network, ATM is the choice as the most appropriate technology to provide the backbone.
ATM is similar in many respects to Frame Relay. Just like Frame Relay, it assumes
that the medium of transfer is of high quality and therefore does not protect the data from
error. However, Frame Relay frames have a variable length, which introduces a variable
delay. Hence, it is not well suited to sending voice and video. On the other hand, ATM
uses a small, ¬xed packet size, called a cell “ note that ATM is also referred to as ˜cell
relay™. An ATM cell is 53 bytes in size, consisting of a 5-byte header and 48 bytes of user
data, as shown in Figure 7.2. Although ATM does not protect the data, it does include
error checking in the form of a cyclic redundancy check (CRC), to look for single bit
errors in the header, since even for a very low error medium such as ¬bre, most errors that
do occur have been determined to be single bit. The data can be anything: voice or video
packets, for example. But also, the data can be from some other protocol, split up into
cells. LAN emulation, where Ethernet is sent over ATM, is a popular choice. In this case,
the Ethernet frame can be up to 1518 bytes long and will be broken up into a number of
cells for transportation. The different types of payload need to be handled differently and
this is done by an ATM adaptation layer (AAL). The cells are transferred over a virtual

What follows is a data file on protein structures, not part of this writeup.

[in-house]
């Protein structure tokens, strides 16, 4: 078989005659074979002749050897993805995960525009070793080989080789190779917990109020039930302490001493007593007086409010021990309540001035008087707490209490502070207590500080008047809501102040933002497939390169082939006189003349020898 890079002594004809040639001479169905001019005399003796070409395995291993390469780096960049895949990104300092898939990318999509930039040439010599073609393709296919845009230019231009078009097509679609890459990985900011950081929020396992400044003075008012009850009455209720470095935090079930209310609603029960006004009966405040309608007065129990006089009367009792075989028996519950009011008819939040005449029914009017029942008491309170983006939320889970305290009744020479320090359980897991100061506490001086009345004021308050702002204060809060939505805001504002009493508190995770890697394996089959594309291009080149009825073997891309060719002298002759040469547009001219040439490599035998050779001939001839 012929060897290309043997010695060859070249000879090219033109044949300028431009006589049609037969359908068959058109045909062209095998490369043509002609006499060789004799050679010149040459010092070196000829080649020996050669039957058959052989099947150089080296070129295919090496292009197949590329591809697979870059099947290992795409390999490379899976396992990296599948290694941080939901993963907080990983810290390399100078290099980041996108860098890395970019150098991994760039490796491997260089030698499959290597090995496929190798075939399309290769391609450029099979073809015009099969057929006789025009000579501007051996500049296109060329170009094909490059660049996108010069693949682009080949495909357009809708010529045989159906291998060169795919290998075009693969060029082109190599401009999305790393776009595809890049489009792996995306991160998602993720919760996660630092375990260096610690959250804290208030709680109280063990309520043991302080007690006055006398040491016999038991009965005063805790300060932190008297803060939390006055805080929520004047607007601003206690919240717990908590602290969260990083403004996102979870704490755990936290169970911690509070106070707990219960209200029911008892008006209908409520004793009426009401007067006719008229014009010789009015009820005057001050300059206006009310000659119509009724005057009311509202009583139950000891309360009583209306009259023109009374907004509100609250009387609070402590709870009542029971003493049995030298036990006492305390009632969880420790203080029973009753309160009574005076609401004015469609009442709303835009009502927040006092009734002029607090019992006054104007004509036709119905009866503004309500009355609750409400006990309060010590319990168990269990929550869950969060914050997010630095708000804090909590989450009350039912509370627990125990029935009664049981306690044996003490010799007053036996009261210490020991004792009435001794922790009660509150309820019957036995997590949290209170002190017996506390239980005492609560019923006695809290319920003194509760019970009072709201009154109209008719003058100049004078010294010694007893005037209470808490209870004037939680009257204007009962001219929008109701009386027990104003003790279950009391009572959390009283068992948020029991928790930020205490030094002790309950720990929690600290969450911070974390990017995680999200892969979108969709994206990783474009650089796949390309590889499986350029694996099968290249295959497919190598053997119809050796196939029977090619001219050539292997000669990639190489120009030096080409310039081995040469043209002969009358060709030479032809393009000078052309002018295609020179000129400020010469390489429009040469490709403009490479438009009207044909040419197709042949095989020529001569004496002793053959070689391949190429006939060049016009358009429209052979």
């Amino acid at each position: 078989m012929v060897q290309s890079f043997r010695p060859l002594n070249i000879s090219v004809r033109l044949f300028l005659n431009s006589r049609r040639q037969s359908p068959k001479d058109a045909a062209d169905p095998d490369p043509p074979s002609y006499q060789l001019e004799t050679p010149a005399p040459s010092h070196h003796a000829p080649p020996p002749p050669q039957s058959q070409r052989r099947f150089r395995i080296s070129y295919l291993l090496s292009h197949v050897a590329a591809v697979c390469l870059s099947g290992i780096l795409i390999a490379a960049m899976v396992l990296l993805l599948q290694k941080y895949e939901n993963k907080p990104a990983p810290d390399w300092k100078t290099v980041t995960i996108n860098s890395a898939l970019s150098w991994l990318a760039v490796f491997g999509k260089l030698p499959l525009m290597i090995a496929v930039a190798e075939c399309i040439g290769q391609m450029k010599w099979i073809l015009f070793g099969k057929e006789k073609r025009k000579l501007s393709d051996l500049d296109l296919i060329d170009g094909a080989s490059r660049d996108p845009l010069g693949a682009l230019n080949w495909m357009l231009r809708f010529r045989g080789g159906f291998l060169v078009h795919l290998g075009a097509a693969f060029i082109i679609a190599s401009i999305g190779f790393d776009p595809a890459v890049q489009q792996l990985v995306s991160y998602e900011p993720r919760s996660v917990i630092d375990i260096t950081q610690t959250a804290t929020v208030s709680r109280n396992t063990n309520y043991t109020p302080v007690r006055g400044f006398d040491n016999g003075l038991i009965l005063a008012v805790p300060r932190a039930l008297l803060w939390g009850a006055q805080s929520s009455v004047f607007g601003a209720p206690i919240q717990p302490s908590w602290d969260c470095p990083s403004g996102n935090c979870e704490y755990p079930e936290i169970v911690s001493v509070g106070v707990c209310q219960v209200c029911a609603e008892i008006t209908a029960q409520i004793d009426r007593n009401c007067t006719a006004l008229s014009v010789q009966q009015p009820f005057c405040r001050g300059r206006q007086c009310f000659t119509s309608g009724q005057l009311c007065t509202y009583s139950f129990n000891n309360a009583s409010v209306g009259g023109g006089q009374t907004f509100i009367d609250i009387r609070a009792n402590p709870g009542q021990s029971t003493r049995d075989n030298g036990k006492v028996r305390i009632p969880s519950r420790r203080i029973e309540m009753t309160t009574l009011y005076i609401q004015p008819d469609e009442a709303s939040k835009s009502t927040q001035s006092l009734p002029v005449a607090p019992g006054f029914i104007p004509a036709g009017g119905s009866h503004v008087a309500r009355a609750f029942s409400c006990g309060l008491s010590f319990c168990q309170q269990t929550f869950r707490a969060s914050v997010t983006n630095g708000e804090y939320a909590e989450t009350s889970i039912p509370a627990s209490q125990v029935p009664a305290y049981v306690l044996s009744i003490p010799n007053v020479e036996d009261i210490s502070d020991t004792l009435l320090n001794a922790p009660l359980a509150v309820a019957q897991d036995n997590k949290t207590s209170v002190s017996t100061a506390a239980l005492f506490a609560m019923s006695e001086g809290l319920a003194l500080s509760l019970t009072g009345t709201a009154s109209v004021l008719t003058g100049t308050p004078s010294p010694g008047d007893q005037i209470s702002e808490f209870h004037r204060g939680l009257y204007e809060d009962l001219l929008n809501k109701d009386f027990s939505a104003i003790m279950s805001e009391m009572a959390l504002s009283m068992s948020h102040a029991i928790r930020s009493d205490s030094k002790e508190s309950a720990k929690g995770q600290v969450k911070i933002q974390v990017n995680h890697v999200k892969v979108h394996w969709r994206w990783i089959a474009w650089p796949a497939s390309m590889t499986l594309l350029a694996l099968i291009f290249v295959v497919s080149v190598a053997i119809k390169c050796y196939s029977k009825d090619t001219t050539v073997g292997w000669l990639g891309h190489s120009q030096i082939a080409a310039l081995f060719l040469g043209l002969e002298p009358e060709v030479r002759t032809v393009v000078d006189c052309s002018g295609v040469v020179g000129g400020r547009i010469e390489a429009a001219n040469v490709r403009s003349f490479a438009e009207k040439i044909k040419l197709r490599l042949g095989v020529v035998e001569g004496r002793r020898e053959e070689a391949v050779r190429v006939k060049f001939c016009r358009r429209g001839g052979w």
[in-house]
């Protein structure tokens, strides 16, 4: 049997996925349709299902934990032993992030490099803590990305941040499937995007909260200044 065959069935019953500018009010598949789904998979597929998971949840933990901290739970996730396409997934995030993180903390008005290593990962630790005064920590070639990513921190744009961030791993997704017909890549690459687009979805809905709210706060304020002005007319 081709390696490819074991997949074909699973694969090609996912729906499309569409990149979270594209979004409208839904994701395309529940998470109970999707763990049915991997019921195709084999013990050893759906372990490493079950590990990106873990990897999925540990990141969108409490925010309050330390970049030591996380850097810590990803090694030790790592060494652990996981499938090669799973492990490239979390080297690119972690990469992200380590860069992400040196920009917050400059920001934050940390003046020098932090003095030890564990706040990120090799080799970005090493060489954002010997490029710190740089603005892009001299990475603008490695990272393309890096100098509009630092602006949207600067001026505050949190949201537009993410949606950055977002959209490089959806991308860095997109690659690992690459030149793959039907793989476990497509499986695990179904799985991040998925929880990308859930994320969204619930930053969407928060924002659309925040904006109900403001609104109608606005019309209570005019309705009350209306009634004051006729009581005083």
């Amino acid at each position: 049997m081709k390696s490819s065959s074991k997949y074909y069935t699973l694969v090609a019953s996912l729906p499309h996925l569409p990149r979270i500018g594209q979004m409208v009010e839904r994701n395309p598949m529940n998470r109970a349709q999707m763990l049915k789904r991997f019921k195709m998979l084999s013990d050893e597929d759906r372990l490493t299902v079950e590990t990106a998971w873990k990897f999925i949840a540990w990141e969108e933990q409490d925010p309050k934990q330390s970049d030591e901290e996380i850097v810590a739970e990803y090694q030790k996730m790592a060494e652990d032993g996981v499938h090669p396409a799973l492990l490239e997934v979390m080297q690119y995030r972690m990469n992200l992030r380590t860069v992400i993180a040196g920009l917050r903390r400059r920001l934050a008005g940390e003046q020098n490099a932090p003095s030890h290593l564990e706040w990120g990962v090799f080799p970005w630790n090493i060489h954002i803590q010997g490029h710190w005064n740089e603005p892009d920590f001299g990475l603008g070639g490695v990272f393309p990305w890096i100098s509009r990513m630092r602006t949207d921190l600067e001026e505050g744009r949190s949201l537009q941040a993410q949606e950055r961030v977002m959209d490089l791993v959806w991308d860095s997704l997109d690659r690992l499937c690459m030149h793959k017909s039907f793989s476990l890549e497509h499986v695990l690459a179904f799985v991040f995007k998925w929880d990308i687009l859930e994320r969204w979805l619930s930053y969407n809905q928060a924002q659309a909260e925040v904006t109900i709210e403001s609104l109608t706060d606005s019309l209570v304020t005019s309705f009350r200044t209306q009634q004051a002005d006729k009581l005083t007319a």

circuit, which is prebuilt. This virtual circuit can be either switched, where it is built at
connection time and torn down once ¬nished, or permanent, where it is speci¬ed and
built at subscription time.
The rationale of using a ¬xed size cell is that for real-time traf¬c, variation in delay is
the most damaging. Therefore if the cells are ¬xed in length, this removes irregularities in
the time cells are transmitted. However, the network must also keep the delay variation to
a minimum, and this is guaranteed through negotiated quality of service (QoS), discussed
later. Also, with a ¬xed length cell, intermediate devices, such as switches, need not
examine the header to determine the length, as is the case with IP packets.
Being small, it takes a shorter time to ¬ll the cells and transmit, minimizing the delay in
˜packing™ a cell, referred to as packetization delay. Consider Figure 7.3, where a 16 kbps


header payload


Figure 7.3 Packetization delay